The two mile trail along the north edge of the tidal wetland and the Nature Center are both maintained by the Batiquitos Lagoon Foundation.
The two mile trail along the north edge of the tidal wetland and the Nature Center are both maintained by the Batiquitos Lagoon Foundation.
A hiker approaches the Batiquitos Lagoon Nature Center from the Gabbiano Lane trailhead.
A hiker approaches the Batiquitos Lagoon Nature Center from the Gabbiano Lane trailhead.
Curious visitors come and go, keeping friendly volunteers at the Nature Center busy.
Curious visitors come and go, keeping friendly volunteers at the Nature Center busy.
People can purchase a personalized brick to help support the Batiquitos Lagoon Foundation.
People can purchase a personalized brick to help support the Batiquitos Lagoon Foundation.
The Nature Center might be modest, but it is welcoming and full of interesting exhibits.
The Nature Center might be modest, but it is welcoming and full of interesting exhibits.
Before entering I saw the Batiquitos free lagoon lovers library.
Before entering I saw the Batiquitos Free Lagoon Lovers Library.
The very cool Batiquitos Lagoon Nature Center is like a one room jam-packed museum.
The very cool Batiquitos Lagoon Nature Center is like a one room jam-packed museum.
I see a snowy egret and a Cooper's hawk.
I see a snowy egret and a Cooper’s hawk.
The many different birds that live at the lagoon can be identified by their distinctive eggs.
The many different birds that live at the lagoon can be identified by their distinctive eggs.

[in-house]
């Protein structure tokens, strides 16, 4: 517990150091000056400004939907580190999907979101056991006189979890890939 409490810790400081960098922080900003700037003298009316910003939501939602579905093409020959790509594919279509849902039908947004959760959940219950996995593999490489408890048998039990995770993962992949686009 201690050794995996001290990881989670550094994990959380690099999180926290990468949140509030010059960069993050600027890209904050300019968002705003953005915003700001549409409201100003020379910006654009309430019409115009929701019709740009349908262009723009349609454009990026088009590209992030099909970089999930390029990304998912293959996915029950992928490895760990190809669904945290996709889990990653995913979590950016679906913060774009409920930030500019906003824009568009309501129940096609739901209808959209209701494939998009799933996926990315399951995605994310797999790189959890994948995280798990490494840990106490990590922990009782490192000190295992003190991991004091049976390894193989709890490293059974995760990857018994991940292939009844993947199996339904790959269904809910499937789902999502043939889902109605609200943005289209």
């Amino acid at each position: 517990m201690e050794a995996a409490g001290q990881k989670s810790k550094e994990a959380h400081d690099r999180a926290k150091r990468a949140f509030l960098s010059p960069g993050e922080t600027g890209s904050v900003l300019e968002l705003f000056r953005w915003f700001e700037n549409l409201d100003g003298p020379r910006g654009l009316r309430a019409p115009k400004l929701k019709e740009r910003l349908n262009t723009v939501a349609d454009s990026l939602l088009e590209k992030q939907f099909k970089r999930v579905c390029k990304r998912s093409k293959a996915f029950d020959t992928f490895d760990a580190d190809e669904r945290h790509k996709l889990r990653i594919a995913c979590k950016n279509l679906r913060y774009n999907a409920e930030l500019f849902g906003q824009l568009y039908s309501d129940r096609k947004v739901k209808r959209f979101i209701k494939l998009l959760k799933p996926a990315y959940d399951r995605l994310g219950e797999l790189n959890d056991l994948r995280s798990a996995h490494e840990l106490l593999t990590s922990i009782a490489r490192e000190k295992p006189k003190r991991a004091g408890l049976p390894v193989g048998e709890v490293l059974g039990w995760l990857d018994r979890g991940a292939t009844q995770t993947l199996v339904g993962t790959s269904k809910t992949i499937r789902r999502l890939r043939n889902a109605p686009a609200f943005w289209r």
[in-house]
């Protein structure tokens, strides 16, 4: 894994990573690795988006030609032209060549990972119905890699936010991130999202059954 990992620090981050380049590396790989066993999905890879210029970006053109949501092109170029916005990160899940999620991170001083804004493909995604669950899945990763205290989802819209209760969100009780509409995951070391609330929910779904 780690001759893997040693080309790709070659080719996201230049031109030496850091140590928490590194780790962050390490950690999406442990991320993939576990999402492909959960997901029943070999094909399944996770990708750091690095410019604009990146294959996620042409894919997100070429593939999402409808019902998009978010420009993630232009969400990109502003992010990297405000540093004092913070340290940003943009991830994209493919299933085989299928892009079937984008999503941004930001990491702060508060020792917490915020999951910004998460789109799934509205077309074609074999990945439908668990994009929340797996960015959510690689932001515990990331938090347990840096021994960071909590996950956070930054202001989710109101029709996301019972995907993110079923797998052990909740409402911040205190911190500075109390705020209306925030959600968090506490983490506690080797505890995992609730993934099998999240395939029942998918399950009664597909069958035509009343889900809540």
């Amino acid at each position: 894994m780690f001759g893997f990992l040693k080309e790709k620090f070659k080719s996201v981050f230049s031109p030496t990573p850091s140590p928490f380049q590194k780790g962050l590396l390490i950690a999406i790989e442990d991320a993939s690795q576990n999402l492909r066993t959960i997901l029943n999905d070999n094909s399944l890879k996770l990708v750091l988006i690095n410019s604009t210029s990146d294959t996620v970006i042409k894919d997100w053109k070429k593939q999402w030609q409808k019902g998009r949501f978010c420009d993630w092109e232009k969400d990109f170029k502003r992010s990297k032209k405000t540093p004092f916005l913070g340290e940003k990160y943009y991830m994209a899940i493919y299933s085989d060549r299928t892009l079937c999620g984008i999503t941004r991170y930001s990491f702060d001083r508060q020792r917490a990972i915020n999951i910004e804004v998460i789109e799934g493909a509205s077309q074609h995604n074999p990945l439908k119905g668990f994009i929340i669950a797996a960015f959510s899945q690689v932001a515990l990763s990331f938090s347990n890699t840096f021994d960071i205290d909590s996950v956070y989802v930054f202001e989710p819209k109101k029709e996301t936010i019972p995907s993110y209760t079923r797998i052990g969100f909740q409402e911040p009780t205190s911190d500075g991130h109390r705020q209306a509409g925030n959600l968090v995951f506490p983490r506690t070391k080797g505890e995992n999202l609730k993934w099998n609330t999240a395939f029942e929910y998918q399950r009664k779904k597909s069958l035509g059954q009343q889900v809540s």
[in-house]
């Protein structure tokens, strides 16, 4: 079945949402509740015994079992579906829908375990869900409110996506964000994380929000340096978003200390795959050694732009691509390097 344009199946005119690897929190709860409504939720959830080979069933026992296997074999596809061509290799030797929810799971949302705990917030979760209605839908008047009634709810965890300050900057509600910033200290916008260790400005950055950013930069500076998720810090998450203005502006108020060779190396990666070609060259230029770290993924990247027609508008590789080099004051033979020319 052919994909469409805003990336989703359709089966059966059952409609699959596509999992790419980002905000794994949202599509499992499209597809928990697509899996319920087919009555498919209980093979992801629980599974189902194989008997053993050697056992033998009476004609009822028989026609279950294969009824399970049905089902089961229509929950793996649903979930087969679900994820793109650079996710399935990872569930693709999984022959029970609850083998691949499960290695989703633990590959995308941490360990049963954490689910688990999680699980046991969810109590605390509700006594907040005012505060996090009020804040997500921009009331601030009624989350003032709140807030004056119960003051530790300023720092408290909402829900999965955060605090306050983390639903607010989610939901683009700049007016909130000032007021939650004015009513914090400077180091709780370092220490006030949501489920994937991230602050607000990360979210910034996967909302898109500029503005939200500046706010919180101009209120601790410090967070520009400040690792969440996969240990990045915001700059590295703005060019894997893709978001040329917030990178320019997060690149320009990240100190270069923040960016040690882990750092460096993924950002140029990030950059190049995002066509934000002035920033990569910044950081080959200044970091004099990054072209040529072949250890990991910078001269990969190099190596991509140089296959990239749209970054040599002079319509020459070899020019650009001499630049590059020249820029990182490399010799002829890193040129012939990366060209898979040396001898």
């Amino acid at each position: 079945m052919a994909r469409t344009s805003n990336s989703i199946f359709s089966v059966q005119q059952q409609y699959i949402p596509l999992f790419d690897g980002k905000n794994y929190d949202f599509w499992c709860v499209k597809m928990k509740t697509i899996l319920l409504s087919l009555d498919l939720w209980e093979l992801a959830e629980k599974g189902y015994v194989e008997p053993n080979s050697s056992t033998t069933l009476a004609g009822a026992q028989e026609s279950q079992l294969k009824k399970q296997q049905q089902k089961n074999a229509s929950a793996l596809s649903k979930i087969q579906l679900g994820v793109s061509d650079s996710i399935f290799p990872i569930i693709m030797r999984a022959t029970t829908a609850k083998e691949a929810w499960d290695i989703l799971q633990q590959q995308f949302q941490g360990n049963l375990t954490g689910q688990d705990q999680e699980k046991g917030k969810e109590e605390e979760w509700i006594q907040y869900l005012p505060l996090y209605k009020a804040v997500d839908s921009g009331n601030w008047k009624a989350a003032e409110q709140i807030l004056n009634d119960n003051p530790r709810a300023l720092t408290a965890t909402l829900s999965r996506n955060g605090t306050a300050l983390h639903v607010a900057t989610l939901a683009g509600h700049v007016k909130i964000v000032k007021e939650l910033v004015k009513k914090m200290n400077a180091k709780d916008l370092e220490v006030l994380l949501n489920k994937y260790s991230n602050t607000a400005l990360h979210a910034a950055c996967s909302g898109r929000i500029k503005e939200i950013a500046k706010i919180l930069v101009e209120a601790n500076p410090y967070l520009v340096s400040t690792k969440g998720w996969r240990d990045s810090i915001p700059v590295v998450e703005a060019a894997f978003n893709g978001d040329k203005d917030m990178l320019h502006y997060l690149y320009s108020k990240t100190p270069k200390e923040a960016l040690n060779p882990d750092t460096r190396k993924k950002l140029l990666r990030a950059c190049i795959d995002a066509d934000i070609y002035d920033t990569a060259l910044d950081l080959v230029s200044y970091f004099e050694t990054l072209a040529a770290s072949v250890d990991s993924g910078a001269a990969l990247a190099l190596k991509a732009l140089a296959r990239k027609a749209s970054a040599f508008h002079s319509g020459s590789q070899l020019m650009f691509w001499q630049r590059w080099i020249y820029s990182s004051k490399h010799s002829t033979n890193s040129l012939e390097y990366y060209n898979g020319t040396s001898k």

Visitors can closely examine lagoon insects and other creeping, crawling creatures.
Visitors can closely examine lagoon insects and other creeping, crawling creatures.
Various human artifacts on display include Native American Kumeyaay clay pots, weapons and tools.
Various human artifacts on display include Native American Kumeyaay clay pots and tools.
A poster shows Carlsbad's watershed, including the area where fresh water (including San Marcos Creek and Encinitas Creek) flows into Batiquitos Lagoon.
A poster shows Carlsbad’s watershed, including the area where fresh water (including San Marcos Creek and Encinitas Creek) flows into Batiquitos Lagoon.
As I left the Nature Center, I lingered for a moment on the shady front porch and gazed out at the nearby lagoon.
As I left the Nature Center, I lingered for a moment on the shady front porch and gazed out toward the nearby lagoon.
Next to some picnic benches by the Nature Center, you'll find a very strange creature lurking. It's The Creature From Batiquitos Lagoon, by artist Paul Weber, 2003.
Next to some picnic benches by the Nature Center, you’ll find a very strange creature lurking. It’s The Creature From Batiquitos Lagoon, by artist Paul Weber, 2003.
To the west, Interstate 5 runs over part of the lagoon's Pacific Ocean tidal inlet. Many drive past this beautiful place without stopping to enjoy it.
To the west, Interstate 5 runs over part of the lagoon’s Pacific Ocean tidal inlet. Many drive past this beautiful place without ever stopping to enjoy it.
Now we are heading east along the north edge of smooth, blue Batiquitos Lagoon.
Now we are heading east along the north edge of smooth, blue Batiquitos Lagoon.
Several small concrete seats were decorated with colored stone mosaics. This one features a mallard duck.
Several small concrete seats were decorated with colored stone mosaics. This one features a mallard duck.
Bright September sunshine on green.
The bright September sunshine on green.
Part of the Lagoon Trail follows tan sandstone cliffs.
The west part of the Lagoon Trail follows tan sandstone cliffs.